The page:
What this suggests is a certain single-mindedness, a strength of purpose. But even more essential is Cleary's identification with younger readers, who she felt were not being served. "Cleary's unerring sense of the inner lives of children, not to mention animals, continues to speak to kids today," Susan Patron, former youth services librarian at the Los Angeles Public Library and the author of the Newbery-Medal-winning middle-grade novel "The Higher Power of Lucky," says in an email. "She showed me that the inner life of any child, the dynamics of family and pets, can be captured as rich, comic, fascinating, poignant, and meaningful."
For Cleary, the motivation was simple: "I wanted to write," she says, "about ordinary American children. The books I grew up with and found in the library … so many children lived in England and had nannies and pony carts, and I just wanted grubby neighborhood kids." This is the secret of Henry Huggins, who — along with Ramona; her big sister, Beezus; and the other residents of Portland's Klickitat Street — centers so many of Cleary's books: that in their stories, generations of children have seen themselves. "They're full of humor, they're full of heart," points out Sharon Hearn, who for 25 years has owned the Los Angeles' store Children's Book World. "The emotional life of children doesn't really change, and she has always addressed that with great skill."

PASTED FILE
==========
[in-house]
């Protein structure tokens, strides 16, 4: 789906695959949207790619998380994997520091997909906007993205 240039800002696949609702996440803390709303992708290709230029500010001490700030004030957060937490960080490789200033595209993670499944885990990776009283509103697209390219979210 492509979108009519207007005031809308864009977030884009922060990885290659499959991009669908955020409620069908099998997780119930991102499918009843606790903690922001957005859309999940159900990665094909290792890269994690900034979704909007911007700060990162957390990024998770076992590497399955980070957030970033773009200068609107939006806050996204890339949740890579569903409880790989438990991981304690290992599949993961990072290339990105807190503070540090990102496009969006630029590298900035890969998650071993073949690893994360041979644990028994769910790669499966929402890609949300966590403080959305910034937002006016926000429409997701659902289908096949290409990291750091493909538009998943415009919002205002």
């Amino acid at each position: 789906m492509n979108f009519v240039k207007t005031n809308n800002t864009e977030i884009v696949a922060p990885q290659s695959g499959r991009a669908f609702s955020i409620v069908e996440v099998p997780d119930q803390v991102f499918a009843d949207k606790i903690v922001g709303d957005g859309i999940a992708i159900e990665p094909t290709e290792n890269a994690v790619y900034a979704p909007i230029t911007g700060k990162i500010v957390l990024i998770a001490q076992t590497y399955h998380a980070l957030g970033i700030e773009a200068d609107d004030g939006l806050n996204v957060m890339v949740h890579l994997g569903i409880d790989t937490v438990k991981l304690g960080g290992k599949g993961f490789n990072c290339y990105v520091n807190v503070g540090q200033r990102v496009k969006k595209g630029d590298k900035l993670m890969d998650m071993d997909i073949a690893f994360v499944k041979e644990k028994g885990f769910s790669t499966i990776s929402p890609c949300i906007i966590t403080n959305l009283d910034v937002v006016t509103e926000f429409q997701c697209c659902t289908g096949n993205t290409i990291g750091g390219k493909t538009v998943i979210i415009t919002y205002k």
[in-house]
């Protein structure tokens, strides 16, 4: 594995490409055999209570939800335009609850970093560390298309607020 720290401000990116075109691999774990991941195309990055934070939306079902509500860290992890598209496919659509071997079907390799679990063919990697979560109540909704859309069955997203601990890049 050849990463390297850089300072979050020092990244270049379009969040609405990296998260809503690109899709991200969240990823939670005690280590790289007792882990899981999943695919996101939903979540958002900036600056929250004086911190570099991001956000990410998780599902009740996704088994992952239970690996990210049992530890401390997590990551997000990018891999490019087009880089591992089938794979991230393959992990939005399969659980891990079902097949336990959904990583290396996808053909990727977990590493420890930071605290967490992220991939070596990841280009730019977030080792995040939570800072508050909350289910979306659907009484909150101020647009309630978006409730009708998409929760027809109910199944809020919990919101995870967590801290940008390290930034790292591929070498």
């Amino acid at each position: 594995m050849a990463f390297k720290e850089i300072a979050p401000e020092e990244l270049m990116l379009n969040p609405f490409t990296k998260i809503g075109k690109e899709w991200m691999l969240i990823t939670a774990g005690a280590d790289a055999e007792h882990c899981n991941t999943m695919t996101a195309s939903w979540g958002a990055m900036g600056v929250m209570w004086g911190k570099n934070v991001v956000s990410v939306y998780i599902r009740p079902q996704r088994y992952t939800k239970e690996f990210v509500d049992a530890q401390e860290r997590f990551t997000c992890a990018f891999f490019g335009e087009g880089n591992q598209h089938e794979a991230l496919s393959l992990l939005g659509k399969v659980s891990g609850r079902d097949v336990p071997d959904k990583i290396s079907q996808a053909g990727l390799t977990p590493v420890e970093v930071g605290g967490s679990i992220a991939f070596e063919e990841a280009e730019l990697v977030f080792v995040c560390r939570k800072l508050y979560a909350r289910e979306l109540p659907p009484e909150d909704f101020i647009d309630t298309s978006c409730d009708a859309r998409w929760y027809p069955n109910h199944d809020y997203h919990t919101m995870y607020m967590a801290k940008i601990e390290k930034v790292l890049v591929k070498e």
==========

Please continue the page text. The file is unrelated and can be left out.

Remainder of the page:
For all that children may not be fundamentally different, the world has changed since Cleary began writing, becoming a harsher, less forgiving place. "I can remember walking to the park," she says, "and the neighborhood library, and nobody worried about me. And I once had a letter from a girl who said she was stunned that Ramona could go to the park alone."